Fermentation factor: New horizons for bakery and dairy cultures
10 Jul 2018 --- Fermentation is an age-old process but has been experiencing a revival in recent years with a broader recognition of the health benefits offered as well as the unique taste attributes it can deliver. With fermentation seen as a natural and authentic process, new product development and heightened consumer awareness have combined to bring a raft of traditional products to our supermarket shelves.
Yogurt is one of the best-known fermented food and it had already moved into the public awareness with the rise of probiotic yogurt in the mid-1980s. A focus on its health benefits, particularly with regard to digestive and immune health helped this revival. A revamp and repositioning of other related spoonable and drinkable cultured dairy options followed, including crème Fraiche, Skyr, lassi and kefir.
Today’s bakers face growing consumer demands. Ideally, products should be natural and healthful and convenient with taste sensations. Meeting these high expectations requires innovative solutions and ingredients – and in some categories, fermentation is the key, according to Michael Gusko, Managing Director, GoodMills Innovation.
“Fermentation is a gentle and very traditional method of processing food and prolonging its storage life. Consumers link fermentation with authentic and natural foods, just like the ones their grandparents had in their pantries years ago. In the last few years, as gut health has become more and more important for consumers, we have seen a rediscovery of fermentation. The lactobacilli involved in the fermentation process are also important probiotics for our intestinal microflora. Consumers also like fermentation because it provides staple foods with a characteristic aroma profile and taste sensation – in a completely natural way and without adding any flavors or flavor enhancers,” Gusko tells FoodIngredientsFirst.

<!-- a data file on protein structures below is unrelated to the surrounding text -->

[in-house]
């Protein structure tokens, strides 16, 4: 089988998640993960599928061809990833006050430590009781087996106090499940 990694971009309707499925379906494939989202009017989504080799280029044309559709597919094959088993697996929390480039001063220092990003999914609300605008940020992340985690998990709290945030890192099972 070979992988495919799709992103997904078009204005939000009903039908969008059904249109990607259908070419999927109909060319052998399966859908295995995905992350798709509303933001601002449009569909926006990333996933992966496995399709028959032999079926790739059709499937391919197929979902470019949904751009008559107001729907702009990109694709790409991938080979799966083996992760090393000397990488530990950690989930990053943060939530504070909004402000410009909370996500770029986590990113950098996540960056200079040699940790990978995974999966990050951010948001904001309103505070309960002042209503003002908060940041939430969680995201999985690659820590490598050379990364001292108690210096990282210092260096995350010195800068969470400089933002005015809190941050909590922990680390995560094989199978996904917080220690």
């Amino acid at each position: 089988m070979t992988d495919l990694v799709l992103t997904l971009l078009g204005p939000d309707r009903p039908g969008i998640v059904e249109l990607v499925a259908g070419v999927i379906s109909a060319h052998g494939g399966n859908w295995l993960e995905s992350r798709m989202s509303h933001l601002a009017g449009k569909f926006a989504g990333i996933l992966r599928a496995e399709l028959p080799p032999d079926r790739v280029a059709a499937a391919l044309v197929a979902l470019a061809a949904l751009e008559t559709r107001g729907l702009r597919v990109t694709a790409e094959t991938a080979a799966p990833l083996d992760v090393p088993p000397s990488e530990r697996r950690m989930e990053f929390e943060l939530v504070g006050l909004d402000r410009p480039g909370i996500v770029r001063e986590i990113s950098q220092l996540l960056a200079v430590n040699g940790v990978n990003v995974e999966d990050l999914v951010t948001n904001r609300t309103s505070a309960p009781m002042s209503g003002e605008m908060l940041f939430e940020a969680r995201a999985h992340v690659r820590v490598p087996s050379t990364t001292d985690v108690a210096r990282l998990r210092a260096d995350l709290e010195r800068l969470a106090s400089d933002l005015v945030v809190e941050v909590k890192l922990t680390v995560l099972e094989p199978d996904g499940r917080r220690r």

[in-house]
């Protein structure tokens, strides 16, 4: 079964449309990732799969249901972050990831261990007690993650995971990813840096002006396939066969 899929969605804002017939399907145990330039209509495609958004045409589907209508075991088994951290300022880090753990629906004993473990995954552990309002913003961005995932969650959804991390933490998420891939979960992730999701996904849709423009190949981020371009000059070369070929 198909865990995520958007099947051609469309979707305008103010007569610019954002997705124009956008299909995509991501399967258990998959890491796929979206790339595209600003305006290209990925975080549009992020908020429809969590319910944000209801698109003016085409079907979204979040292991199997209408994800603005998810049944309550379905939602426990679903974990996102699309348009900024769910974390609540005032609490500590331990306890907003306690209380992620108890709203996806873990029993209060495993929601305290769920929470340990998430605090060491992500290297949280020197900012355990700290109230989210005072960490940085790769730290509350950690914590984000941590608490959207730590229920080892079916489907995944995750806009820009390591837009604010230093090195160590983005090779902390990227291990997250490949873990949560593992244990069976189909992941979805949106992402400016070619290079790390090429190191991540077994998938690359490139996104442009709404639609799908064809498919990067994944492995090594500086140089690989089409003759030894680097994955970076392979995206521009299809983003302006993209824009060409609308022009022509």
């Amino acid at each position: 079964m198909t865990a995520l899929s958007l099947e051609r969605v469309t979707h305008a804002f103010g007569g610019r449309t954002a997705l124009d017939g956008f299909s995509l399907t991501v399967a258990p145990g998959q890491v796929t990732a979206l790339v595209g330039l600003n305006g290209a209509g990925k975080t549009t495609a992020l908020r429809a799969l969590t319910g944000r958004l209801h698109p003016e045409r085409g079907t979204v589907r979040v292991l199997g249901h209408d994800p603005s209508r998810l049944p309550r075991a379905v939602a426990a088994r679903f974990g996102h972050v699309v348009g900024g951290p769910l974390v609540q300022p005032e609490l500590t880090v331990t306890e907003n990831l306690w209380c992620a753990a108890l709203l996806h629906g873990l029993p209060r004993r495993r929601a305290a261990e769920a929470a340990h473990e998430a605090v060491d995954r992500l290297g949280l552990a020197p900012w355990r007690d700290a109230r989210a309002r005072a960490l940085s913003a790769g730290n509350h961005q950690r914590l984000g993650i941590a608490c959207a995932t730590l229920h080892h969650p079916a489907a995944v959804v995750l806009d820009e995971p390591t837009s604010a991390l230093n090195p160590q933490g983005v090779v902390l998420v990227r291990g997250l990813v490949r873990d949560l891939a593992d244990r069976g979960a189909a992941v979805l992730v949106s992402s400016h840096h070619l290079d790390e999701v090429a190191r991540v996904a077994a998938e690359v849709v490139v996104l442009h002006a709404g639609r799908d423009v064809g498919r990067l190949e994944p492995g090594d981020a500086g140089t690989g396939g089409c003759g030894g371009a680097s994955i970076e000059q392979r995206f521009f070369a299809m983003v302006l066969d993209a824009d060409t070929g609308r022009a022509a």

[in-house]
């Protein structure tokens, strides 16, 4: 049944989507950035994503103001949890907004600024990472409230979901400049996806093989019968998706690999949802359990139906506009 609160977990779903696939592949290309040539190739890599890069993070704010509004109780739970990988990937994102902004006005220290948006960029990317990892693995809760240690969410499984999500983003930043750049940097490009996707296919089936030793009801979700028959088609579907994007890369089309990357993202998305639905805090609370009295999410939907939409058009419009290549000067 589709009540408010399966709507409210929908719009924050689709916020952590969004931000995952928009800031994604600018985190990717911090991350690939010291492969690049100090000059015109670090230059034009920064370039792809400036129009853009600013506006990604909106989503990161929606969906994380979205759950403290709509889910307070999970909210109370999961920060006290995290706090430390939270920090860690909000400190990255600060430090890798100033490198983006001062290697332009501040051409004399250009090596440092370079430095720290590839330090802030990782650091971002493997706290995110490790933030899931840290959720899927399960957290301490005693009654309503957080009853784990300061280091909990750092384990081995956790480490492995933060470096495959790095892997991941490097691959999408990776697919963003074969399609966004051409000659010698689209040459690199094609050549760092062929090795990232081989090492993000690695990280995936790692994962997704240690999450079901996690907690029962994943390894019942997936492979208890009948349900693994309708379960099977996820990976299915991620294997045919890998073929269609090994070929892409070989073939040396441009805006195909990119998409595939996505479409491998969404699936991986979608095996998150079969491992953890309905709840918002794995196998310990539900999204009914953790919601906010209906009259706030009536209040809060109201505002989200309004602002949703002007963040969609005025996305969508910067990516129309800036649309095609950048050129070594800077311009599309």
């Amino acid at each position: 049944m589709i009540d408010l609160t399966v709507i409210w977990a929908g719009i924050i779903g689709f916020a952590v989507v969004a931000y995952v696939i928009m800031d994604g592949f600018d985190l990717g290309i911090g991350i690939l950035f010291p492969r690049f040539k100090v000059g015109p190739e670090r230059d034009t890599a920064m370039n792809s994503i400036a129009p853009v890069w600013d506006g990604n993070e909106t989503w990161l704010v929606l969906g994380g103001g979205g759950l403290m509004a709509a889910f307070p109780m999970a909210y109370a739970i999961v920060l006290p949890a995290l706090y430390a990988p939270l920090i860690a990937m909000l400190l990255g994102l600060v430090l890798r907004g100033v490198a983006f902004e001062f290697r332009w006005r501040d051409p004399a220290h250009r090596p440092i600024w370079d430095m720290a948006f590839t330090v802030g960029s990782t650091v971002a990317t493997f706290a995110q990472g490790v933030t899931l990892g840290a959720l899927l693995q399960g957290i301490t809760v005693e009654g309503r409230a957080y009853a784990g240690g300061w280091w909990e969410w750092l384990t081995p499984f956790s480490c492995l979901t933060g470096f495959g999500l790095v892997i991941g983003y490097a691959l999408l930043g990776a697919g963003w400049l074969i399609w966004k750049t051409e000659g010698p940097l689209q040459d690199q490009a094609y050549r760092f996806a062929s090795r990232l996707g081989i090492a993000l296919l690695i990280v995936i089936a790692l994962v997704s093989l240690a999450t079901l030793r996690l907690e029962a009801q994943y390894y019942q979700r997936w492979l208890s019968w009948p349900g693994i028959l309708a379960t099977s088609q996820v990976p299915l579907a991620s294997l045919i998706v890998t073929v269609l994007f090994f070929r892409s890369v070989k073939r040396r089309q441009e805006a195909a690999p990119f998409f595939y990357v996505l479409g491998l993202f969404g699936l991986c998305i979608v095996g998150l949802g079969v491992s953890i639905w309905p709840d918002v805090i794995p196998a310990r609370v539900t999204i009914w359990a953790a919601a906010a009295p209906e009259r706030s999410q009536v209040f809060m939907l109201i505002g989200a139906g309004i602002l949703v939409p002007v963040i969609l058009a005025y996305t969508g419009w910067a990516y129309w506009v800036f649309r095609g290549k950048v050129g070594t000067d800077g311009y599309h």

“When it comes to new products, GoodMills Innovation’s R&D generally aims to deliver convincing taste experiences and, at the same time, increase the nutritional value of natural ingredients.”
“With our whole grain concentrate White Gold, we have been able to improve the bioavailability of the nutrients delivered by whole grain, while at the same time achieving an outstanding sensory profile – all thanks to fermentation,” he explains. “Regarding bioavailability, fermentation reduces the phytic acid that is inherent in whole grains and is thought to inhibit the body’s absorption of minerals. From a sensory view, fermentation reduces the bitterness of the phytic acid, which is normally a characteristic of whole grain baked goods. It also promotes the development of aroma precursors that deliver a distinctive flavor profile and an indulgent, balanced taste.”